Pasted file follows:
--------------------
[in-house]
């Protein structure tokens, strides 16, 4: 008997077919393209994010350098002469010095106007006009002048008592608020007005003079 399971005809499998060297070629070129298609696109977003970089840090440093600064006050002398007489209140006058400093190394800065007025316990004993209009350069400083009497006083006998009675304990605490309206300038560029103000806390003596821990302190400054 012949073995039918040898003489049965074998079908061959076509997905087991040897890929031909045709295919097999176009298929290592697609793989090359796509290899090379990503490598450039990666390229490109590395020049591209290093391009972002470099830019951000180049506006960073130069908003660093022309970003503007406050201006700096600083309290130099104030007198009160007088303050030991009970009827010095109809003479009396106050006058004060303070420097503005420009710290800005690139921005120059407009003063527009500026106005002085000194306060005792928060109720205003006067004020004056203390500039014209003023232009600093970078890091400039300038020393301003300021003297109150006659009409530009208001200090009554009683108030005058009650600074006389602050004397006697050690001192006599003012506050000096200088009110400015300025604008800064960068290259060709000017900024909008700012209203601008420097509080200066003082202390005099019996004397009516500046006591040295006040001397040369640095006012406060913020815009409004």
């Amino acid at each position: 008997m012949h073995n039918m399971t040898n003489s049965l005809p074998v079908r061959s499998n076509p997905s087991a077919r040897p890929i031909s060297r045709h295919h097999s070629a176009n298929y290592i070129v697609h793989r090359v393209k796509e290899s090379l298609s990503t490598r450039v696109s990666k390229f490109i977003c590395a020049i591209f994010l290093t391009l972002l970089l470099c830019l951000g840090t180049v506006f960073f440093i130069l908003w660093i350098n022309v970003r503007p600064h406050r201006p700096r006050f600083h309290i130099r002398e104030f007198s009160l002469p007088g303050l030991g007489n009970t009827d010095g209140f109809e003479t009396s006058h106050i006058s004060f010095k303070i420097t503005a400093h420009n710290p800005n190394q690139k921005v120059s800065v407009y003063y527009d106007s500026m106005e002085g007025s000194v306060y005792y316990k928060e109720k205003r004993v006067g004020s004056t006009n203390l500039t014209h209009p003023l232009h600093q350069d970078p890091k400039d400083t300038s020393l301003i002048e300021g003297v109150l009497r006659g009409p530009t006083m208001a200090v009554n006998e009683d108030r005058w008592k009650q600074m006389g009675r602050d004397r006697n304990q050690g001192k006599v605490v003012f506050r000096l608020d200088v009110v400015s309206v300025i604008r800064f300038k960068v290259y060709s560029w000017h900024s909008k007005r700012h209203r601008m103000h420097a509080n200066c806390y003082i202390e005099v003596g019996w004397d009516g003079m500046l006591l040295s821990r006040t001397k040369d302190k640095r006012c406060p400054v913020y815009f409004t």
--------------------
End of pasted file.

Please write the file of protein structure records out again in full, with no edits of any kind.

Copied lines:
[in-house]
């Protein structure tokens, strides 16, 4: 008997077919393209994010350098002469010095106007006009002048008592608020007005003079 399971005809499998060297070629070129298609696109977003970089840090440093600064006050002398007489209140006058400093190394800065007025316990004993209009350069400083009497006083006998009675304990605490309206300038560029103000806390003596821990302190400054 012949073995039918040898003489049965074998079908061959076509997905087991040897890929031909045709295919097999176009298929290592697609793989090359796509290899090379990503490598450039990666390229490109590395020049591209290093391009972002470099830019951000180049506006960073130069908003660093022309970003503007406050201006700096600083309290130099104030007198009160007088303050030991009970009827010095109809003479009396106050006058004060303070420097503005420009710290800005690139921005120059407009003063527009500026106005002085000194306060005792928060109720205003006067004020004056203390500039014209003023232009600093970078890091400039300038020393301003300021003297109150006659009409530009208001200090009554009683108030005058009650600074006389602050004397006697050690001192006599003012506050000096200088009110400015300025604008800064960068290259060709000017900024909008700012209203601008420097509080200066003082202390005099019996004397009516500046006591040295006040001397040369640095006012406060913020815009409004």
């Amino acid at each position: 008997m012949h073995n039918m399971t040898n003489s049965l005809p074998v079908r061959s499998n076509p997905s087991a077919r040897p890929i031909s060297r045709h295919h097999s070629a176009n298929y290592i070129v697609h793989r090359v393209k796509e290899s090379l298609s990503t490598r450039v696109s990666k390229f490109i977003c590395a020049i591209f994010l290093t391009l972002l970089l470099c830019l951000g840090t180049v506006f960073f440093i130069l908003w660093i350098n022309v970003r503007p600064h406050r201006p700096r006050f600083h309290i130099r002398e104030f007198s009160l002469p007088g303050l030991g007489n009970t009827d010095g209140f109809e003479t009396s006058h106050i006058s004060f010095k303070i420097t503005a400093h420009n710290p800005n190394q690139k921005v120059s800065v407009y003063y527009d106007s500026m106005e002085g007025s000194v306060y005792y316990k928060e109720k205003r004993v006067g004020s004056t006009n203390l500039t014209h209009p003023l232009h600093q350069d970078p890091k400039d400083t300038s020393l301003i002048e300021g003297v109150l009497r006659g009409p530009t006083m208001a200090v009554n006998e009683d108030r005058w008592k009650q600074m006389g009675r602050d004397r006697n304990q050690g001192k006599v605490v003012f506050r000096l608020d200088v009110v400015s309206v300025i604008r800064f300038k960068v290259y060709s560029w000017h900024s909008k007005r700012h209203r601008m103000h420097a509080n200066c806390y003082i202390e005099v003596g019996w004397d009516g003079m500046l006591l040295s821990r006040t001397k040369d302190k640095r006012c406060p400054v913020y815009f409004t």